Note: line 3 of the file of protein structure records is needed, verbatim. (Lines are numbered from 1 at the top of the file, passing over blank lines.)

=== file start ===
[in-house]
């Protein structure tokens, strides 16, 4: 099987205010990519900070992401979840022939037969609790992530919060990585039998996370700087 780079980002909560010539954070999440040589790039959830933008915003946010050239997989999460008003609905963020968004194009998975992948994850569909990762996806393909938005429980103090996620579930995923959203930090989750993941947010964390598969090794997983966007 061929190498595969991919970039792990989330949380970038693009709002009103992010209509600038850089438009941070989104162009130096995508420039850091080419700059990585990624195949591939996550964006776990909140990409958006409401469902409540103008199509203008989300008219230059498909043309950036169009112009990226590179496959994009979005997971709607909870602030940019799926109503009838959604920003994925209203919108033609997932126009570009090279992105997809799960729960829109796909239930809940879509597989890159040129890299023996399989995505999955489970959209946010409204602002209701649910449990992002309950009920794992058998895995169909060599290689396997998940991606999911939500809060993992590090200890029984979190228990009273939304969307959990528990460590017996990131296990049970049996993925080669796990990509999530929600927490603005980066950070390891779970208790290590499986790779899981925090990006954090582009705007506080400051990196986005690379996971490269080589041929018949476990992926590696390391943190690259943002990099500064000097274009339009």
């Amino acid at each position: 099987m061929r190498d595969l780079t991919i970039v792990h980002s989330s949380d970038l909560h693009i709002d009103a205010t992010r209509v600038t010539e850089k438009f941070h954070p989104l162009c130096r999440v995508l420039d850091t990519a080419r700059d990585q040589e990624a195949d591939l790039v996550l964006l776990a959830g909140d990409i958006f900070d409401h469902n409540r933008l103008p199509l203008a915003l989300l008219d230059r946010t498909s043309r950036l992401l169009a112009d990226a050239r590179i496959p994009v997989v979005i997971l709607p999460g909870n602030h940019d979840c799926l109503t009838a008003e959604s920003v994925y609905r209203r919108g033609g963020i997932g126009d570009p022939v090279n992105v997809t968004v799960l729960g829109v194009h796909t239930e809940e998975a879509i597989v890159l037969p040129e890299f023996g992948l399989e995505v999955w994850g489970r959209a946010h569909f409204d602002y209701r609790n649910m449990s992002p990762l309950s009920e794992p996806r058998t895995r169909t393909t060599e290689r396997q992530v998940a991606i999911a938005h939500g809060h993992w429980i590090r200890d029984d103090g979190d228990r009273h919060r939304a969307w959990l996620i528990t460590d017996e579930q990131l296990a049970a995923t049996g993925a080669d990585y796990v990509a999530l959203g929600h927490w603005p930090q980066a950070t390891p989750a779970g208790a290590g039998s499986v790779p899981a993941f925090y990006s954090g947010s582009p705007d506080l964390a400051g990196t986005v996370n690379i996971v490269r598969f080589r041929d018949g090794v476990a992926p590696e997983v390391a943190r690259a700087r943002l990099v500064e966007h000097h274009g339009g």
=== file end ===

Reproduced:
């Amino acid at each position: 099987m061929r190498d595969l780079t991919i970039v792990h980002s989330s949380d970038l909560h693009i709002d009103a205010t992010r209509v600038t010539e850089k438009f941070h954070p989104l162009c130096r999440v995508l420039d850091t990519a080419r700059d990585q040589e990624a195949d591939l790039v996550l964006l776990a959830g909140d990409i958006f900070d409401h469902n409540r933008l103008p199509l203008a915003l989300l008219d230059r946010t498909s043309r950036l992401l169009a112009d990226a050239r590179i496959p994009v997989v979005i997971l709607p999460g909870n602030h940019d979840c799926l109503t009838a008003e959604s920003v994925y609905r209203r919108g033609g963020i997932g126009d570009p022939v090279n992105v997809t968004v799960l729960g829109v194009h796909t239930e809940e998975a879509i597989v890159l037969p040129e890299f023996g992948l399989e995505v999955w994850g489970r959209a946010h569909f409204d602002y209701r609790n649910m449990s992002p990762l309950s009920e794992p996806r058998t895995r169909t393909t060599e290689r396997q992530v998940a991606i999911a938005h939500g809060h993992w429980i590090r200890d029984d103090g979190d228990r009273h919060r939304a969307w959990l996620i528990t460590d017996e579930q990131l296990a049970a995923t049996g993925a080669d990585y796990v990509a999530l959203g929600h927490w603005p930090q980066a950070t390891p989750a779970g208790a290590g039998s499986v790779p899981a993941f925090y990006s954090g947010s582009p705007d506080l964390a400051g990196t986005v996370n690379i996971v490269r598969f080589r041929d018949g090794v476990a992926p590696e997983v390391a943190r690259a700087r943002l990099v500064e966007h000097h274009g339009g």